Addressing current and future needs requires the sector to become more attractive. Increasing wages for LTC staff in the USA promoted greater recruitment, longer tenure and lower turnover [157]. This approach seems suitable in the Chinese context, where high income is the most important criterion for choosing a job [158]. Investment in LTC training programmes for students and current staff increased the number of LTC workers in Japan by 20% between 2011 and 2015 [157]. The Netherlands has developed coaching programmes for its staff, to promote prevention of burnout, while self-managed teams give nurses more autonomy [157].

Where family care remains the preferred mode of delivery, greater steps can be made to support family caregivers. Caregiver stress in China is associated with financial costs of providing hands-on care [159]. Cash subsidies and welfare payments, like the Carer’s Allowance in England, can support family caregivers [160].

Technology could also be an effective solution to relieving workforce pressures. A systematic review found that remote interventions for patients with rheumatic and musculoskeletal disorders improved patient-reported outcomes including quality of life, activity, and disease severity [161]. Smart care particularly satisfies preferences to age at home [162, 163]. Where older adults are at a high risk to serious illness from COVID-19, digital technologies can also provide alternatives to face-to-face contact. However emerging literature has shown poor digital engagement among LTC residents during COVID-19 [164]. Where technological illiteracy and reluctance is high among older adults, greater incentives and educational tools are required.

Despite a high proportion of COVID-19 outbreaks in LTC facilities, limited literature has explored China’s policies to support LTC. National guidelines announced a one-off allowance to LTC providers, for deploying additional workers and reimbursing overtime, to ensure continuity of services [165]. Older people who are unable to access unpaid carers have been promised home-based services or temporary residential care. Future research could benefit from exploring the effectiveness and degree of implementation of these policies.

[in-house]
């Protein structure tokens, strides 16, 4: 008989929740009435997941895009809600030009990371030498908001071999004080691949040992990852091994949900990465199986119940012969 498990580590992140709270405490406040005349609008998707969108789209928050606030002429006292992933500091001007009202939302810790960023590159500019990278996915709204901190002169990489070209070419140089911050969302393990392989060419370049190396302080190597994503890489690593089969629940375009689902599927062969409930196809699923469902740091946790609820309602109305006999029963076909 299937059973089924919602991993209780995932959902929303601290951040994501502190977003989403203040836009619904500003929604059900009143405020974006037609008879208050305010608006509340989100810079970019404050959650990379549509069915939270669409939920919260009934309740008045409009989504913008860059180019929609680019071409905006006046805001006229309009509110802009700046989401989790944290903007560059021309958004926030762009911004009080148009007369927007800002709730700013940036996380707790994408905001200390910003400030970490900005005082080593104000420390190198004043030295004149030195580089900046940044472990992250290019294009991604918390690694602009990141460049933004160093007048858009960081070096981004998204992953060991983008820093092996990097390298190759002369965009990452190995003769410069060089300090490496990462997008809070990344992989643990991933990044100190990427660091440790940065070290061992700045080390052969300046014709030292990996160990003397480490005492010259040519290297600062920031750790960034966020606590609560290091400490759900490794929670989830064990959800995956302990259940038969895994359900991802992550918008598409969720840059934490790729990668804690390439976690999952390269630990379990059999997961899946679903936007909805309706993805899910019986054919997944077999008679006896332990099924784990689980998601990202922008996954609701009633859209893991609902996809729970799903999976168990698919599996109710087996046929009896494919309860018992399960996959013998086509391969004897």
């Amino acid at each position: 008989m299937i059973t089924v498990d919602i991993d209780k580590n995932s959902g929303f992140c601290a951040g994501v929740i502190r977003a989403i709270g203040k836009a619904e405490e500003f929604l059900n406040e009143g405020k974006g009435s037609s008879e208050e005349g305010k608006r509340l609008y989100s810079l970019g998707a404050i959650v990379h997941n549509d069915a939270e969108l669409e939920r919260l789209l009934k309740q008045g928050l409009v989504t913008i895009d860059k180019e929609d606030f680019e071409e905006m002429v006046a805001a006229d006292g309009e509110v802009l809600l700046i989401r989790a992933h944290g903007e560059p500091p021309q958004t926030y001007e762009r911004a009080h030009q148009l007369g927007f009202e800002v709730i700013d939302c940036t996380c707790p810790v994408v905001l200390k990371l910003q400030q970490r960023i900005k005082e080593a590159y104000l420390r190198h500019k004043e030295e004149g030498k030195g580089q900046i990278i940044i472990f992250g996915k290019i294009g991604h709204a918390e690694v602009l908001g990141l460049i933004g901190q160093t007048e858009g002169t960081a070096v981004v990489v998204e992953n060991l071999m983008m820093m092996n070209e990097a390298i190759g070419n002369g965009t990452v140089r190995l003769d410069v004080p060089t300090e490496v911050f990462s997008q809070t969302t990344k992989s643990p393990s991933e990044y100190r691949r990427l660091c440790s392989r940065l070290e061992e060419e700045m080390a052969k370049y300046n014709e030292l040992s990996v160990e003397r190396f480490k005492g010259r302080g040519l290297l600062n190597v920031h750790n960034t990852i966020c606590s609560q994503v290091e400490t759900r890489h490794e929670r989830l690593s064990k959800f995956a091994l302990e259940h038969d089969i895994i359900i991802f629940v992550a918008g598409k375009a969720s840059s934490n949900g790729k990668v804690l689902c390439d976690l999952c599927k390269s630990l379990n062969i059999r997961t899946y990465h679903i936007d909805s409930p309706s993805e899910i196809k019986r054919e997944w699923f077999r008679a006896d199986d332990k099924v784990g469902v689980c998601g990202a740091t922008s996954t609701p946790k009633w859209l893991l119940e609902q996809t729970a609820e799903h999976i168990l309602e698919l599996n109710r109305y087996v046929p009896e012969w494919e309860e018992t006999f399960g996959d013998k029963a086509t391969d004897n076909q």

Strengths and limitations

The findings of this review are from a multitude of study designs and provide evidence from different pilots. A wide range of English and Chinese databases were screened to capture as many records as possible. A large number of records was included (n = 42). However, our analysis depends on the accuracy and completeness of information in the published literature. Reports only relate to the situation at the time of writing and therefore do not fully reflect the ongoing pilot experience.


Population ageing in China is driving an increase in need for social care. More than one quarter of the population will be older by 2050 (≥65 year old population projection 366 million). Rapid economic development and increased access to education has led to widescale internal migration. Geographical fragmentation of families poses considerable challenges to the traditional family care model, at the same time as rapidly increasing age-related disability.

China’s main policy initiative has focused on piloting alternative LTCI systems. This is a rational, quasi-experimental approach to determine how best to meet the care needs of older people in a middle-income country with a substantial proportion of low-income households. China’s pilots can provide useful lessons for other middle-income countries with rapidly ageing populations.

Our systematic review highlights significant challenges in the provision of equitable care which suits the preferences of its users. Inconsistent financing, varying eligibility and reduced service capacity are key challenges. Inequity is a consistent theme across pilots, understandable in the context of considerable geographic and socioeconomic inequalities.